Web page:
Case 1: I like the deal and the founder, but don’t think he can or should be the CEO: When I realize this, I immediately sit down with the founder and have an open discussion with him about this. For example, shortly after I started spending time with Greg Reinacker (the founder of NewsGator), I realized I really wanted to back him, but not if he wanted to be the CEO. Over dinner early in our discussions, I told him this directly. I recall him being guarded in his reaction (I’m sure he was thinking something like "who is this asshole?") I explained my point of view, was clear that I would completely understand if he wanted to be CEO (in which case I wasn’t a good candidate for funding), but encouraged him to talk to some other people "like him" (who I viewed at "CTO / founders from central casting.") Greg went off, thought about things, talked to a handful of folks, and came back a few weeks later and said something to the effect of "Brad – you are right – I don’t want to be a CEO – let’s go find a great one together." Needless to say I went ahead and funded NewsGator and have had an awesome time working with Greg, the CEO we worked together to identify and bring onto the team (JB Holston), and the rest of the NewsGator crew to create an awesome company.
Case 2: I don’t like the deal, but I like the founder, but don’t think he can or should be the CEO. In this case, I pass quickly but offer to give the founder (who is often someone I know from another context) some constructive feedback if he wants it. If he takes me up on it, I try to be very thoughtful in delivering a direct message that he should have a different role than CEO. I’m clear that identifying and bringing on a great CEO won’t change my view that I’m not interested in funding the company, but that I think it will help him be more successful in building the business. This is the most difficult case for me because it’s a one way, open loop situation. I’m delivering bad news and difficult to hear feedback, but I’m not providing any future willingness to engage as an investor. Occasionally I’ve encountered a negative response from the founder and in one case I changed my mind after a CEO was brought on board and ended up funding a company, but usually my directness and candor is acknowledged and appreciated.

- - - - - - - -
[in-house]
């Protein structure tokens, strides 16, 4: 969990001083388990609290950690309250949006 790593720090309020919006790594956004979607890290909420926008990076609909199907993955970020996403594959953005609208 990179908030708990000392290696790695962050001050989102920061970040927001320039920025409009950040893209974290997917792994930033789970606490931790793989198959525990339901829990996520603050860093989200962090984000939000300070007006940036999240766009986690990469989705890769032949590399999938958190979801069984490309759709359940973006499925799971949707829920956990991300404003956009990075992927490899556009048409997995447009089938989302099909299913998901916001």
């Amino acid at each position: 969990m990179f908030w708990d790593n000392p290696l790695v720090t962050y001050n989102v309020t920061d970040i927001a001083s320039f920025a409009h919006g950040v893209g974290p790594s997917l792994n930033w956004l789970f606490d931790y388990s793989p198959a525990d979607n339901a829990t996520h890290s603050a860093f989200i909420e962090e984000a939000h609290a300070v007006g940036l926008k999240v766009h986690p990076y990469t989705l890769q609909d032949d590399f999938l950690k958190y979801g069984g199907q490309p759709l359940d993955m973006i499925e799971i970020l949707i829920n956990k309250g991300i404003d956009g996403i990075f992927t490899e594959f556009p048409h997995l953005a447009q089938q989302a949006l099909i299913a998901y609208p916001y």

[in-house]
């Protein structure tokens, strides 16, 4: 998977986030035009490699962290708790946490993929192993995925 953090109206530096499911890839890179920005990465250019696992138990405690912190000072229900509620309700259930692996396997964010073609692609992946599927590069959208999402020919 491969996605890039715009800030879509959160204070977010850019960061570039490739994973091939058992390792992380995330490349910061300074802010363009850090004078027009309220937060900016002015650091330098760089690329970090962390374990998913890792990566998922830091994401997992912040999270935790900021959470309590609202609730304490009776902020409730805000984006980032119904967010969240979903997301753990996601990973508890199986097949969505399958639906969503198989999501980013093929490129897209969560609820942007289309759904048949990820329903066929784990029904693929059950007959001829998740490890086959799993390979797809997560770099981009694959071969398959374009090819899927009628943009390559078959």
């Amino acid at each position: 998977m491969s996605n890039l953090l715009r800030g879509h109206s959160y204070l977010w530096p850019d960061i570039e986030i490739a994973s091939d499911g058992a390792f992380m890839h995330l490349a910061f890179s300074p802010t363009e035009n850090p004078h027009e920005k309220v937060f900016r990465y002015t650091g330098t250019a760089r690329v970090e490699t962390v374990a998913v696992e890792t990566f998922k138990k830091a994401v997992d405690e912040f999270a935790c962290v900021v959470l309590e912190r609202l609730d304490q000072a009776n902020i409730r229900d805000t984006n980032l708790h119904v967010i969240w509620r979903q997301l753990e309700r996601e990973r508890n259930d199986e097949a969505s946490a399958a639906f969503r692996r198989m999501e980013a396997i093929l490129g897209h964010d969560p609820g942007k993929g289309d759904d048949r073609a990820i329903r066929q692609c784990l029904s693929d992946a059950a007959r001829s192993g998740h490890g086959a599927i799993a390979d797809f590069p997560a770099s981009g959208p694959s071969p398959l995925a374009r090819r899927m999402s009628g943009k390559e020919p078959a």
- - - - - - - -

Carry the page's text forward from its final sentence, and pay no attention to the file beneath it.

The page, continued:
Case 3: I don’t like the deal or the founder (or – usually – I don’t feel any connection to the founder.) This is the simplest case for me. I pass and usually don’t give much additional feedback. In most of these cases, if I didn’t feel a connection to the founder, he probably didn’t feel a reciprocal connection to me and we generally each just move on.
Q: What do you expect to see from an entrepreneur whom you don’t know or have a casual introduction to before scheduling time to listen to a pitch? A one-pager? A complete powerpoint? A classic business plan or a casual one?
A: (Brad) While everyone is a little different, I’m pretty simple. Optimally, I’d like something to play around with (e.g. a simple web site or software demo / prototype.) If the company is pre-web site / demo, then a short executive summary is always better than a ppt for me – I’d rather read what the person thinks, than try to interpret it from a ppt. However, I’m happy to get a ppt of any length since I’ll just page through it quickly. I’m also happy to just get a couple of paragraphs describing the business and the background of the people involved as I can usually decide from there whether it’s something I would be interested in spending more time on.
I have no interest in seeing a business plan or a financial model for an early stage company pre first pitch.